The Nobel Prize in Physiology or Medicine 2003
Nobel Co-recipient Sir Peter Mansfield
The President's National Medal of Science - Physical Sciences 1987
The National Medal of Technology and Innovation 1988
Chemist. Magnetic resonance imaging.
"Every great idea in history has the red stamp of rejection on its face. If you scratch any innovation's surface, you'll find the scars: they've been roughed up and thrashed around by the masses and the leading minds before they made it into your life."
Wife Joan Dawson, Physiologist and Biophysicist: Life is so strange. It was because of the tortured history of NMR Specialties that Paul happened to be on hand to witness the experiments that raised in his mind the possibility of Magnetic Resonance Imaging. Paul was always squeamish about everything medical and biological, everything that had to do with blood and other tissues. He was loath to go to doctors and totally intimidated by the idea that he might have to have an injection or to have blood drawn. So finding a way to do NMR studies noninvasively took on a special meaning for him.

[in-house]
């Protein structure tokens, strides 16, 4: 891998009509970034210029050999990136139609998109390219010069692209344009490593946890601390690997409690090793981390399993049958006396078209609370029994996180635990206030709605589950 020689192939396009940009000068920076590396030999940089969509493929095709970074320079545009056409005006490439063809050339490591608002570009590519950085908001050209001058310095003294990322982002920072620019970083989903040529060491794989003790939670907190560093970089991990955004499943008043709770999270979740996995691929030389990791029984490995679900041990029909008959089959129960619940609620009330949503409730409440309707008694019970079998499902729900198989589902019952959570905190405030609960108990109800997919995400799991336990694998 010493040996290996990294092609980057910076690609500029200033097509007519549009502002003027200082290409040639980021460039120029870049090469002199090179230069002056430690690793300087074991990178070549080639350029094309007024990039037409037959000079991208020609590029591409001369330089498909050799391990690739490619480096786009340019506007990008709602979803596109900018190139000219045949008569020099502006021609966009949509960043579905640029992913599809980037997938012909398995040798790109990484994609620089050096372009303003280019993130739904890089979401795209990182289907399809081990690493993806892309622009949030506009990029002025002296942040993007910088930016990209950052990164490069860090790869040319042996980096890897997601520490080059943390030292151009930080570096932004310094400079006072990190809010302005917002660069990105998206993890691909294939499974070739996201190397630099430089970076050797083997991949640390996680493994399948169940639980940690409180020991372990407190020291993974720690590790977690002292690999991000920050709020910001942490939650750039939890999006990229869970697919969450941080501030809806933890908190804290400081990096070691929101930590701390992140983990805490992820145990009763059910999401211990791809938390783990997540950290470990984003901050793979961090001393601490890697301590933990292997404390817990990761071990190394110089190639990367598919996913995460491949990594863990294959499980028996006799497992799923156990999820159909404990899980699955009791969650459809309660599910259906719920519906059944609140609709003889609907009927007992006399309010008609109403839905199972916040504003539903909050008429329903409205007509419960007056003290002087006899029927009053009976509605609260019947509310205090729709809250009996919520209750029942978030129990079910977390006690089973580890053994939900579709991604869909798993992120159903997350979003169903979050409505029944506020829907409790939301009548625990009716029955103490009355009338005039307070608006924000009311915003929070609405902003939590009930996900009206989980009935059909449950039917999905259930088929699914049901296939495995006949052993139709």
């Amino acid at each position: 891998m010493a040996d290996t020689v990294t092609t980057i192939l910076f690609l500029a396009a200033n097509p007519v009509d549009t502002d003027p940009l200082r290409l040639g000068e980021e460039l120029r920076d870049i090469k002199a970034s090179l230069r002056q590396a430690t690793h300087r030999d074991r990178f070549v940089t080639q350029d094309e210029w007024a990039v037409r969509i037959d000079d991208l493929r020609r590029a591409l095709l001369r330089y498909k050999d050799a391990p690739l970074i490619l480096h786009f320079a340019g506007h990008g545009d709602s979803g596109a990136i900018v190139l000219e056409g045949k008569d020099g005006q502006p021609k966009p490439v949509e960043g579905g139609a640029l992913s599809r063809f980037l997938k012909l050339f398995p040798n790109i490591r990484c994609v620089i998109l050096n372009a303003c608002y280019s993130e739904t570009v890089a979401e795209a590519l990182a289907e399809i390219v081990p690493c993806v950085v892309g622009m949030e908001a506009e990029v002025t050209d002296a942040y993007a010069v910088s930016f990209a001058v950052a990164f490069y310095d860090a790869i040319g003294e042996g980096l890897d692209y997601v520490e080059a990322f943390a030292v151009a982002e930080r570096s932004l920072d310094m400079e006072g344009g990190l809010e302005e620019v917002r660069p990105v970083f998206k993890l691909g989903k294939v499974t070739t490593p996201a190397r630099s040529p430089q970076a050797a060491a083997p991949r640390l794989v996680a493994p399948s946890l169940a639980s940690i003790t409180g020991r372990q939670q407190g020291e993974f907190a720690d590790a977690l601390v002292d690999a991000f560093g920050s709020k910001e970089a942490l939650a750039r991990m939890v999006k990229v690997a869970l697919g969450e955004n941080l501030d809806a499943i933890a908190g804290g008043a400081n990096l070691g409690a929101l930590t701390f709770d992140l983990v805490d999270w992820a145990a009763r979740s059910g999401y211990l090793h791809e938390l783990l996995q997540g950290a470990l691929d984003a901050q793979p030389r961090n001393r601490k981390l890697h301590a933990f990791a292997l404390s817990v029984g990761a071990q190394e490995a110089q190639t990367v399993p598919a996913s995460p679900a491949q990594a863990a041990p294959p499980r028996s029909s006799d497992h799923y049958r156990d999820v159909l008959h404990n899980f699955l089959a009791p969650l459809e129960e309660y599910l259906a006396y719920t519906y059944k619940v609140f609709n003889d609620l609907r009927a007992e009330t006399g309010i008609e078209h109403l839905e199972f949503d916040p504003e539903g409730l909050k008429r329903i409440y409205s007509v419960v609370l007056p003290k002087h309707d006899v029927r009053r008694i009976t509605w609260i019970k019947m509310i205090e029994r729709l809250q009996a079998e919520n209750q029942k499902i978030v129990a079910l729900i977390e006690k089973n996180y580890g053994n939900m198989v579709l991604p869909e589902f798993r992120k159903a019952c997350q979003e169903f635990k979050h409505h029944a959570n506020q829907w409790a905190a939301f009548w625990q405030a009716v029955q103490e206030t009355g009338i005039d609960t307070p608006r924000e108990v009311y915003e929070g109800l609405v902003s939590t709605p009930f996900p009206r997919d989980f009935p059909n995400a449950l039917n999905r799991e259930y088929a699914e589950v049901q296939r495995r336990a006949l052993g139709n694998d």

Lauterbur died in March 2007 of kidney disease at his home in Urbana, Illinois. University of Illinois Chancellor Richard Herman said, "Paul's influence is felt around the world every day, every time an MRI saves the life of a daughter or a son, a mother or a father."
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Tax Exempt 501(c)3 Non-Profit Organization
Name: Paul Christian Lauaterbur
Birth: 6 May 1929, Sidney, OH, USA
Death: 27 March 2007, Urbana, IL, USA
Institution: University of Illinois, Urbana, IL, USA
Award: "for their discoveries concerning magnetic resonance imaging"
Subject: Diagnostic imaging
Portion of Cash: 1/2
History of Discovery
General Nobel Prize Information